The field of AI could have many names. Artificial intelligence is probably the less accurate of all—and also the reason why it’s so successful.
Naomi Klein, an author, professor, and left-wing political activist, well-known for her books “The Shock Doctrine” and “This Changes Everything,” has recently turned her attention to AI. In an essay in The Guardian published earlier this week, she eloquently criticizes the term “hallucination” (typically used to refer to AI chatbots’ tendency to make up information) and swings it back, like a fencing master wielding a double-edged sword, against the big tech industry, the CEOs promoting AI, and their careless use of this and other anthropomorphizing terms (I’ve done it too, not hiding here).
Why not call it “algorithmic junk” or “glitches,” she wonders. She offers an explanation; its purpose is twofold: By acknowledging the limitations of AI systems using terms like hallucination, which remind us of human psychology, “AI’s boosters are … simultaneously feeding the sector’s most cherished mythology,” i.e., that we’re well into the road toward the natural next step in evolution—human-level (and beyond) artificial agents.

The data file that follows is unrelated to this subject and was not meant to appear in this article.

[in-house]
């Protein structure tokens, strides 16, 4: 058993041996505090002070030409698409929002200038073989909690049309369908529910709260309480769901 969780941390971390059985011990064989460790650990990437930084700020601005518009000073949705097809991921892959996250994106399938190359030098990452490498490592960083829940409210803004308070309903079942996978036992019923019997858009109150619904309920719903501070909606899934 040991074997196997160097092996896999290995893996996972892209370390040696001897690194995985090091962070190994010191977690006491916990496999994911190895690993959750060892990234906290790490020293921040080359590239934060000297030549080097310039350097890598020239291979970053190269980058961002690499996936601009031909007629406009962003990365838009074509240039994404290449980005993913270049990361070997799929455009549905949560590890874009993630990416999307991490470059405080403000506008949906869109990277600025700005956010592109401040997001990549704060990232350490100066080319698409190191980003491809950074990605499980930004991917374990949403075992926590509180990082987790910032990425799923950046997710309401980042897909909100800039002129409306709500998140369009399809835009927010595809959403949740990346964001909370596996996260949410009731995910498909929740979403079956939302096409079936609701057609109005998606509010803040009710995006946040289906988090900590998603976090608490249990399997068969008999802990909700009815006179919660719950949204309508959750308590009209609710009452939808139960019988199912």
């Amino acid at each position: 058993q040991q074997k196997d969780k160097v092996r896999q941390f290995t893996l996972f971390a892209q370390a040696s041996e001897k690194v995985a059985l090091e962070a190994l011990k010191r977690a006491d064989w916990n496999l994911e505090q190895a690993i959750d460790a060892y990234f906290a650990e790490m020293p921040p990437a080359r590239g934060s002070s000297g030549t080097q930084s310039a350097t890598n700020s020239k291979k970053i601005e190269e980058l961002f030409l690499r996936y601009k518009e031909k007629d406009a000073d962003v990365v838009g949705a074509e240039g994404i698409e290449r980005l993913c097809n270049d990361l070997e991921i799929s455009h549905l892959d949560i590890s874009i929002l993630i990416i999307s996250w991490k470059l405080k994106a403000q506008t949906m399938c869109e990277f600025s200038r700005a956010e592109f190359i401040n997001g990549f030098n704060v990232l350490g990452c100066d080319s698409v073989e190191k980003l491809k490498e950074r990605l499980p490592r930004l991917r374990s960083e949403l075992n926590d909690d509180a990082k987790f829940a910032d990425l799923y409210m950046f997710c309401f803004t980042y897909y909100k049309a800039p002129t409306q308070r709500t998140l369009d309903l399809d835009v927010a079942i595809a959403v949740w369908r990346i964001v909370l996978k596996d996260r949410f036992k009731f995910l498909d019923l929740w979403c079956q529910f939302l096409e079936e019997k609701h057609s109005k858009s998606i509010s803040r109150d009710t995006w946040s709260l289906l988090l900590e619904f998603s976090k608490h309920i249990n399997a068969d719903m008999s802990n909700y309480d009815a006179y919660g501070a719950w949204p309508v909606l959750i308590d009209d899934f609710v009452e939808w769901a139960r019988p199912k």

But, she says, “it’s not the bots that are having them; it’s the tech CEOs who unleashed them, along with a phalanx of their fans, who are in the grips of wild hallucinations.” She’s referring to the claims that AI—once it becomes AGI—will be the solution to the problems that pain the world, from poverty and inequality to climate change, and will elevate us to a post-scarcity utopia of leisure. Of course, as an avowed capitalist critic, she points out that under the system that governs us, this won’t happen:
“Our current system … is built to maximize the extraction of wealth and profit – from both humans and the natural world—a reality that has brought us to what we might think of it as capitalism’s techno-necro stage. In that reality of hyper-concentrated power and wealth, AI—far from living up to all those utopian hallucinations—is much more likely to become a fearsome tool of further dispossession and despoilation.”
Whether you agree with her on this is up to you. I’ll take over from here to go in a different direction (there’s no way I could improve her political analysis, so I won’t dare try). But I like how she used the term hallucination to reveal that we’ve come full circle: We thought it was the chatbots making stuff up but it’s their creators instead. We thought they were creating intelligent agents but they’re popularizing human-sounding words to fuel the promise instead.
Interestingly, hallucination, through its meaning and through its use, explains both phenomena. How far back does this entwined double-trend go?
A seventy-year-old ‘enticing cover story’
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